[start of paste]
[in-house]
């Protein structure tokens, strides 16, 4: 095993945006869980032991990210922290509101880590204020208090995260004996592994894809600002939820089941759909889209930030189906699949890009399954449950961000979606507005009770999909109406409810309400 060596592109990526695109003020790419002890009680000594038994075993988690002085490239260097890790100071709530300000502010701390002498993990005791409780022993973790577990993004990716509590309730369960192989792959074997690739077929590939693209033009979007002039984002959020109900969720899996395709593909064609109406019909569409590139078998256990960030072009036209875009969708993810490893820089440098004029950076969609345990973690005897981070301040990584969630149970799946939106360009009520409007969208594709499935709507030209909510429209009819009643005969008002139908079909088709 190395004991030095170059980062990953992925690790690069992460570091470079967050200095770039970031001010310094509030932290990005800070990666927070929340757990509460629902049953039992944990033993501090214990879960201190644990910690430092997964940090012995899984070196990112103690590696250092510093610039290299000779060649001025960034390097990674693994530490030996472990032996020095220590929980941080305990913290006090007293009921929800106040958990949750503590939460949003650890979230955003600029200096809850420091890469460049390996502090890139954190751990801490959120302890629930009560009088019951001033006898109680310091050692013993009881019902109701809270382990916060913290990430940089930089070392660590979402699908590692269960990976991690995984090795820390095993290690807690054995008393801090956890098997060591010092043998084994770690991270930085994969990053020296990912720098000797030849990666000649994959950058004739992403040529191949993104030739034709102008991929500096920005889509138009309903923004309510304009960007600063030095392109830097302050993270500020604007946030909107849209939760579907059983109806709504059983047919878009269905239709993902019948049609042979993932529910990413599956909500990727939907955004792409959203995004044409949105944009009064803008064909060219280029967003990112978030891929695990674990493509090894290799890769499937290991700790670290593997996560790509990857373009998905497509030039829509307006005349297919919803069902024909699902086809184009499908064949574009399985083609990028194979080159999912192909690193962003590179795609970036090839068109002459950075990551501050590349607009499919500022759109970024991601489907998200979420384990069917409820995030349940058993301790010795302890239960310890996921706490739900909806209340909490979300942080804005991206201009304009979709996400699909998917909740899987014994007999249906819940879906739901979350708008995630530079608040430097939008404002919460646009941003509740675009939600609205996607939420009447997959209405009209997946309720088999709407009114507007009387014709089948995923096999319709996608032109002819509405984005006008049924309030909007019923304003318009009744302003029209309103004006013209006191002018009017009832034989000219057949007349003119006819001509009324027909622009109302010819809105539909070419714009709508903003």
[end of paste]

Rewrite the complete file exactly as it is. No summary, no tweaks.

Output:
[in-house]
């Protein structure tokens, strides 16, 4: 095993945006869980032991990210922290509101880590204020208090995260004996592994894809600002939820089941759909889209930030189906699949890009399954449950961000979606507005009770999909109406409810309400 060596592109990526695109003020790419002890009680000594038994075993988690002085490239260097890790100071709530300000502010701390002498993990005791409780022993973790577990993004990716509590309730369960192989792959074997690739077929590939693209033009979007002039984002959020109900969720899996395709593909064609109406019909569409590139078998256990960030072009036209875009969708993810490893820089440098004029950076969609345990973690005897981070301040990584969630149970799946939106360009009520409007969208594709499935709507030209909510429209009819009643005969008002139908079909088709 190395004991030095170059980062990953992925690790690069992460570091470079967050200095770039970031001010310094509030932290990005800070990666927070929340757990509460629902049953039992944990033993501090214990879960201190644990910690430092997964940090012995899984070196990112103690590696250092510093610039290299000779060649001025960034390097990674693994530490030996472990032996020095220590929980941080305990913290006090007293009921929800106040958990949750503590939460949003650890979230955003600029200096809850420091890469460049390996502090890139954190751990801490959120302890629930009560009088019951001033006898109680310091050692013993009881019902109701809270382990916060913290990430940089930089070392660590979402699908590692269960990976991690995984090795820390095993290690807690054995008393801090956890098997060591010092043998084994770690991270930085994969990053020296990912720098000797030849990666000649994959950058004739992403040529191949993104030739034709102008991929500096920005889509138009309903923004309510304009960007600063030095392109830097302050993270500020604007946030909107849209939760579907059983109806709504059983047919878009269905239709993902019948049609042979993932529910990413599956909500990727939907955004792409959203995004044409949105944009009064803008064909060219280029967003990112978030891929695990674990493509090894290799890769499937290991700790670290593997996560790509990857373009998905497509030039829509307006005349297919919803069902024909699902086809184009499908064949574009399985083609990028194979080159999912192909690193962003590179795609970036090839068109002459950075990551501050590349607009499919500022759109970024991601489907998200979420384990069917409820995030349940058993301790010795302890239960310890996921706490739900909806209340909490979300942080804005991206201009304009979709996400699909998917909740899987014994007999249906819940879906739901979350708008995630530079608040430097939008404002919460646009941003509740675009939600609205996607939420009447997959209405009209997946309720088999709407009114507007009387014709089948995923096999319709996608032109002819509405984005006008049924309030909007019923304003318009009744302003029209309103004006013209006191002018009017009832034989000219057949007349003119006819001509009324027909622009109302010819809105539909070419714009709508903003």